Why we are all Eskimos…
19 October 2011
I have been listening to Cro-Magnon: How the Ice Age Gave Birth to the First Modern Humans by Brian Fagan and am thoroughly enjoying the book. Professor Fagan has written a great many books about prehistory and climatology, and I have previously recommended his lectures for The Teaching Company, Human Prehistory and the First Civilizations. In fact, I was so enthusiastic about this set of lectures that I urged by mother to listen to them also, since she shares my interest in prehistory and anthropology. This led to an interesting coincidence. My mother was listening to these lectures before she took a cruise to Alaska with one of my sisters. A day later when she got on the cruise ship she heard the distinctive voice of the on-board naturalist for this cruise, and asked him, “Are you Brian Fagan?” And indeed it was Brian Fagan.
In any case, I have derived a lot of value (and a lot of enjoyment) from the works of Professor Fagan, and I heartily recommend them. In this recent (2011) book on Cro-Magnons, Fagan is in fine form, delivering both anecdote and research results that enliven the human condition in its earliest iteration. Fagan places particular emphasis on two events, although I hesitate to call them “events” since they have more to do with the longue durée than with any ephemeral or momentary event.
He references the Mount Toba eruption, thought to have happened between 69,000 and 77,000 years ago, and which may have had a major impact upon our early ancestors. Although Fagan emphasizes (as do most anthropologists) that human beings were anatomically modern from the emergence of Homo sapiens (between 200,000 and 120,000 years ago), he implies without explicitly stating that a kind of cognitive modernity emerged during the period of privation following the Mount Toba eruption. I would suggest that the climatological winter following the eruption may have provided an opportunity for cognitive competition, and therefore triggered the emergence of cognitive modernity through evolutionary escalation. In short, only the cleverest of the at-that-time very small population of Homo sapiens in Africa would have survived.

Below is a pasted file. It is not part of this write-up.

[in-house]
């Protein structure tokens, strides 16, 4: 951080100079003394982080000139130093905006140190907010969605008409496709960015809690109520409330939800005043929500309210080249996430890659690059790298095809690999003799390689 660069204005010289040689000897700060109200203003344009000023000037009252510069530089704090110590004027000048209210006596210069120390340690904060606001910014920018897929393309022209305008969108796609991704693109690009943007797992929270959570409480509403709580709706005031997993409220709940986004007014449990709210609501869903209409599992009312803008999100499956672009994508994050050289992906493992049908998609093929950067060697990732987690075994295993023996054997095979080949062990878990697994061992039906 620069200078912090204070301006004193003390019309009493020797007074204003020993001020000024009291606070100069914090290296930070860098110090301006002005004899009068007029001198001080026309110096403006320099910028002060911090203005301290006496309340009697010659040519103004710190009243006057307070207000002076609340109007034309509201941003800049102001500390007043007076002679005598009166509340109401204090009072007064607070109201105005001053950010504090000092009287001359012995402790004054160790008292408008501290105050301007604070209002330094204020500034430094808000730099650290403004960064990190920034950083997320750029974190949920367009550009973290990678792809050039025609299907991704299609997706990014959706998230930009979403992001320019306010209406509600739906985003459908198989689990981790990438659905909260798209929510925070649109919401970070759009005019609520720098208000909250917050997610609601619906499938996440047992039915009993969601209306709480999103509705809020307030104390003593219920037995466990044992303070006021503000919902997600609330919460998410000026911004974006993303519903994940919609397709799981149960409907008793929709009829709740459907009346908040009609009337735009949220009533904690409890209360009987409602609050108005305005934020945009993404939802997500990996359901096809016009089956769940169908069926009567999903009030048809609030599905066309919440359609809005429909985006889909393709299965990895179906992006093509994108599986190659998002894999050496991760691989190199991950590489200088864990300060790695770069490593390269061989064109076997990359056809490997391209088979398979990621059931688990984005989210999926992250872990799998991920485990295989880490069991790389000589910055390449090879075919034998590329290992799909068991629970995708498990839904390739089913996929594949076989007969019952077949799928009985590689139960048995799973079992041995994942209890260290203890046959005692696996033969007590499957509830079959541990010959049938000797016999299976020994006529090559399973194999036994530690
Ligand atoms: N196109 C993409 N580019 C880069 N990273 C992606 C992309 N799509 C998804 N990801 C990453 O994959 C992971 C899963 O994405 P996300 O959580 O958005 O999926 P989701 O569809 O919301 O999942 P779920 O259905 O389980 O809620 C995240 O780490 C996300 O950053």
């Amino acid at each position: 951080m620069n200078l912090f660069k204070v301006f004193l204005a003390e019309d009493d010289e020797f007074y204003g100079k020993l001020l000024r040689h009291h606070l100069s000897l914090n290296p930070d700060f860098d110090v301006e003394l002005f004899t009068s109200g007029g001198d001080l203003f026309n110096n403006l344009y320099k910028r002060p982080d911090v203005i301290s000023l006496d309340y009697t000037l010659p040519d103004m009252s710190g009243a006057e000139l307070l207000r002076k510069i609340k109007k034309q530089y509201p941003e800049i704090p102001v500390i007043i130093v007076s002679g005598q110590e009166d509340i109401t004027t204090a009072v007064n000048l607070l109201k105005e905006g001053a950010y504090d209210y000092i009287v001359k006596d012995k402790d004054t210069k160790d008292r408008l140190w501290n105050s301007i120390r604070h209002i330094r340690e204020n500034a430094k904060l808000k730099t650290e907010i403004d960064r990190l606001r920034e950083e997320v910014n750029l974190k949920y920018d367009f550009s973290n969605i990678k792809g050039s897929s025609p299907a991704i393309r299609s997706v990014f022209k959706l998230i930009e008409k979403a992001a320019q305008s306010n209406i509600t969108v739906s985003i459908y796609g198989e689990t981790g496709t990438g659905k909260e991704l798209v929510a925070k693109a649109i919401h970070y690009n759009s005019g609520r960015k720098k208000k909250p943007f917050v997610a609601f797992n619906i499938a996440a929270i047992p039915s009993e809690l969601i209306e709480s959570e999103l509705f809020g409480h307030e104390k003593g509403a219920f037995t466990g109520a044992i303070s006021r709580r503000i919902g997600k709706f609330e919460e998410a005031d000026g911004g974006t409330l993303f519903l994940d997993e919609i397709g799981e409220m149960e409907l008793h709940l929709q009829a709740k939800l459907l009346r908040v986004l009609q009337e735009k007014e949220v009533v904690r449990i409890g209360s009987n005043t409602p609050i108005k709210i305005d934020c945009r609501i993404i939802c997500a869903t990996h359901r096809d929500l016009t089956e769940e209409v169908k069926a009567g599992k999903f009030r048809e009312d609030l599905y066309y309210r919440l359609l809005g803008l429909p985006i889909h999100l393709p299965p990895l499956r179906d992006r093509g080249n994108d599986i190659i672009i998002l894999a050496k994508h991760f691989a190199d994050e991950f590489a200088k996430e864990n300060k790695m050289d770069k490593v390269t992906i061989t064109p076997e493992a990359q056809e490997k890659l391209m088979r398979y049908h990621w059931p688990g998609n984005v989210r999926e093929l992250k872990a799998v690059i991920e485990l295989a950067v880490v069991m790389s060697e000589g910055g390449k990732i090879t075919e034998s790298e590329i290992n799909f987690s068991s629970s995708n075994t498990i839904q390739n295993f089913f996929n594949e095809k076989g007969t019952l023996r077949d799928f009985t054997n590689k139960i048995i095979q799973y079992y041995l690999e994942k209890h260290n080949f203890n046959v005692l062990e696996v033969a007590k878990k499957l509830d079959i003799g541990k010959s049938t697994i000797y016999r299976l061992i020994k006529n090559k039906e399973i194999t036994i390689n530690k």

Professor Fagan also places great emphasis upon the last glacial maximum (between 26,500 and 19,000–20,000 years ago) of the last ice age, when the human population, by that time having passed into Europe and Asia, was again under great climatological pressure, and came through a very difficult time. Most human beings alive today would possess neither the skills nor the knowledge to survive during the last glacial maximum, were they set down in Europe or Asia 25,000 years ago. And it is important to emphasize that it is skills and knowledge that make the difference: we are not talking about hulking, cold-weather-adapted Neanderthals, we are talking about fully anatomically modern human beings, indistinguishable from ourselves.
Both of these events — the Mount Toba eruption and the last glacial maximum — were cold weather events. Our ancestors survived and even thrived because of the skills that they developed to carry them through extreme cold weather conditions. Professor Fagan mentions winters lasting nine months of the year, and temperatures routinely colder that our relatively balmy inter-glacial temperatures. And they mastered these skills without the sort of high technology that we would imagine would be necessary to survive such conditions.
Professor Fagan emphasizes the importance of the eyed needle, which he compares to the domestication of fire as an event of the first importance in the history of human technology. It was the eyed needle, cut from bone or antler with a very fine flint blade, that made possible the sewing of close-fitting clothes, and it was close fitting clothes mostly made of reindeer hides that made survival through the past glacial maximum possible.
We are all the descendents of these hearty ancestors who found ingenious ways to live in a hostile climate — and not only a hostile climate, but a climate that changed dramatically in the course of a lifetime, and even more dramatically over a few generations. And while these ice age ancestors were not Eskimos sensu stricto, the closest thing to their lives is preserved by the remnants of the peoples of the far northern polar regions who still survive in extreme cold, who still wear the skins of the animals they eat, and who still cling to the nomadic hunter-gatherer way of life, and who still have the migration of the reindeer at the center of their lives and their culture. The reindeer is perhaps the central animal in human experience taken over the longue durée.